Agonizing Wait For New Tribune Fuck-Ups At LAT
At least, that is the feeling at what we fondly remember as Times-Mirror Square in the wake of closed door meetings held there last week by Randy Michaels, the newest executive named by Tribune to oversee matters as CEO.
Dennis FitzSimons is gone. Scott Smith is gone, and now it is up to Michaels to prove once and for all that Sam Zell and the new management have no idea what it is doing in L.A. New layoffs, and a foolish "redesign" dumbing down the paper would normally be expected.
Or NOT. It is always possible that the Tribune Co. may wake up and smell the roses, realizing that investment in the future of Tribune's largest newspaper is in order. (That would include fully maintaining its network of foreign and national news bureaus).
There were indeed rumors in Los Angeles last week that David Hiller, the Tribune toady sent out here as publisher in 2006, would be removed, and, perhaps as a sign of this, it was reported that Hiller's unethical move to take the L.A. Times magazine out from under the control of editorial has now been scrapped, and, for now, there will be no magazine and therefore no dispute over its control. This would be a little like killing the dog, so it could be mounted, but a new magazine dominated by advertisers would be worse than a dead dog.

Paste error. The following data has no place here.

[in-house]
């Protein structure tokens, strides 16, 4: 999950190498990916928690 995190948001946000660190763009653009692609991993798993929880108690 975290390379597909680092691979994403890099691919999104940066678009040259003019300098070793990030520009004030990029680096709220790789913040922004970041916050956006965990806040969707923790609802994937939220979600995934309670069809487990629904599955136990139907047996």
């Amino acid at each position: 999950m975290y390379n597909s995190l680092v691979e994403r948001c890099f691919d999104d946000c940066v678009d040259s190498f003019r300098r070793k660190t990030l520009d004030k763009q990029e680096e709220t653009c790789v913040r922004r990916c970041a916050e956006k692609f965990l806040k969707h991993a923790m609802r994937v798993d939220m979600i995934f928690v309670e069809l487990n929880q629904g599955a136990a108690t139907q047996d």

A change in Tribune prospects could mean a vote of no confidence in Hiller, and, if so, could mean a start by him on a new phase in his life. I think he might be qualified to pick up the remains of the Montana cabin once owned by the Unibomber, that is if he would agree to take five years doing it.
Probably, a new publisher would mean a delay in the dreaded "redesign," which has already afflicted, and gone a long way to ruining the Orlando Sentinel, another paper victimized by the mismanagement of the Tribune Co.
Amother publisher would possibly want yet another editor than the nonentity chosen by Hiller. In the meantime, perhaps layoffs would be put off long enough to see a turnaround in bad times in the newspaper business.
So, I am perfectly willing to wait to see how it works out. We can hope for the best, even if we expect the worst from a company which has proved a fountain of ineptitude now for eight long years.
Clark Hoyt, the often mistaken "Public Editor" at the New York Times, proves once again this morning that he doesn't know good journalism when he sees it, with an unmannerly assault on one of the most distinguished Times writers on the 2008 election campaign -- columnist Maureen Dowd.
Dowd was rivaled only by columnist Frank Rich in detailing what an unsatisfactory candidate for president Hillary Clinton was, before she was vanquished by Barack Obama in the race for the Democratic nomination.
Now, Hoyt says that Dowd -- in my book, a candidate for Journalist of the Year -- was "over the top" in her coverage of Clinton with all her many warts, including tones reminiscent of Deep South racism.
Hoyt might consider transferring to the Tribune Co. executive, where bad journalism is so often appreciated. As for Dowd, her latest column was number two in readership on the New York Times Web site in recent days, and she frequently is the best read on the Web site. At a time when even the New York Times is losing readers, it can hardly afford to smear one of its columnists who is a leader in attracting readers.
Labels: Tribune failures